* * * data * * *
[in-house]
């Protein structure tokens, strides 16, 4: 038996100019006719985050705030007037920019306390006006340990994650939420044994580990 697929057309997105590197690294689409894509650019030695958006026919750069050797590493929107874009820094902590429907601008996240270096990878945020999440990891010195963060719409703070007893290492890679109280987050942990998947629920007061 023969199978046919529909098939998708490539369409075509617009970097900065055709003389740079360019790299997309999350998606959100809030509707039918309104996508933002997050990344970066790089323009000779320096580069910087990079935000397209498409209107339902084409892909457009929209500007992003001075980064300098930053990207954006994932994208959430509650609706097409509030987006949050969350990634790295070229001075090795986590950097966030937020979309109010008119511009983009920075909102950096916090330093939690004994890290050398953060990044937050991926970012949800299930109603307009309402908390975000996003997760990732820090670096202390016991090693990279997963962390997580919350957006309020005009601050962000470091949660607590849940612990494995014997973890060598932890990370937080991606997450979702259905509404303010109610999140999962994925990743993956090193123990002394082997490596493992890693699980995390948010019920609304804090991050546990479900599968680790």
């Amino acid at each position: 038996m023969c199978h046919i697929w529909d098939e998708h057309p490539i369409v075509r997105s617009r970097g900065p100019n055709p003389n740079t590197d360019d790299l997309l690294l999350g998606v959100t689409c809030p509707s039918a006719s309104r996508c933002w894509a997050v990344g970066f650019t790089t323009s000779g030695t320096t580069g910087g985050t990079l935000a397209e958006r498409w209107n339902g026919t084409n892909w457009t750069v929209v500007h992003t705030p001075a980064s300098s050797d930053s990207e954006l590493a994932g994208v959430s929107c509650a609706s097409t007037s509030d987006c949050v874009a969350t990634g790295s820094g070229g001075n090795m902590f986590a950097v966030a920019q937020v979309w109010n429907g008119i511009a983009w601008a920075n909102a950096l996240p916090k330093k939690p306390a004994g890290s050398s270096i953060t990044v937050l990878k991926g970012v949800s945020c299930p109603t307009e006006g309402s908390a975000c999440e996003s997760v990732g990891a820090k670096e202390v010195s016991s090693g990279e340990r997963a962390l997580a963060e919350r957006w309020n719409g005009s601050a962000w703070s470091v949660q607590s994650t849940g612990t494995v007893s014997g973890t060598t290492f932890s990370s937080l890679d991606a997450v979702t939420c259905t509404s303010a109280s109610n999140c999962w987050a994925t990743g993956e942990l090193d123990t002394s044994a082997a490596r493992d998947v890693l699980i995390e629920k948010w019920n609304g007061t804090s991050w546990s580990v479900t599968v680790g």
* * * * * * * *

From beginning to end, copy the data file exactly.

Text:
[in-house]
């Protein structure tokens, strides 16, 4: 038996100019006719985050705030007037920019306390006006340990994650939420044994580990 697929057309997105590197690294689409894509650019030695958006026919750069050797590493929107874009820094902590429907601008996240270096990878945020999440990891010195963060719409703070007893290492890679109280987050942990998947629920007061 023969199978046919529909098939998708490539369409075509617009970097900065055709003389740079360019790299997309999350998606959100809030509707039918309104996508933002997050990344970066790089323009000779320096580069910087990079935000397209498409209107339902084409892909457009929209500007992003001075980064300098930053990207954006994932994208959430509650609706097409509030987006949050969350990634790295070229001075090795986590950097966030937020979309109010008119511009983009920075909102950096916090330093939690004994890290050398953060990044937050991926970012949800299930109603307009309402908390975000996003997760990732820090670096202390016991090693990279997963962390997580919350957006309020005009601050962000470091949660607590849940612990494995014997973890060598932890990370937080991606997450979702259905509404303010109610999140999962994925990743993956090193123990002394082997490596493992890693699980995390948010019920609304804090991050546990479900599968680790």
């Amino acid at each position: 038996m023969c199978h046919i697929w529909d098939e998708h057309p490539i369409v075509r997105s617009r970097g900065p100019n055709p003389n740079t590197d360019d790299l997309l690294l999350g998606v959100t689409c809030p509707s039918a006719s309104r996508c933002w894509a997050v990344g970066f650019t790089t323009s000779g030695t320096t580069g910087g985050t990079l935000a397209e958006r498409w209107n339902g026919t084409n892909w457009t750069v929209v500007h992003t705030p001075a980064s300098s050797d930053s990207e954006l590493a994932g994208v959430s929107c509650a609706s097409t007037s509030d987006c949050v874009a969350t990634g790295s820094g070229g001075n090795m902590f986590a950097v966030a920019q937020v979309w109010n429907g008119i511009a983009w601008a920075n909102a950096l996240p916090k330093k939690p306390a004994g890290s050398s270096i953060t990044v937050l990878k991926g970012v949800s945020c299930p109603t307009e006006g309402s908390a975000c999440e996003s997760v990732g990891a820090k670096e202390v010195s016991s090693g990279e340990r997963a962390l997580a963060e919350r957006w309020n719409g005009s601050a962000w703070s470091v949660q607590s994650t849940g612990t494995v007893s014997g973890t060598t290492f932890s990370s937080l890679d991606a997450v979702t939420c259905t509404s303010a109280s109610n999140c999962w987050a994925t990743g993956e942990l090193d123990t002394s044994a082997a490596r493992d998947v890693l699980i995390e629920k948010w019920n609304g007061t804090s991050w546990s580990v479900t599968v680790g």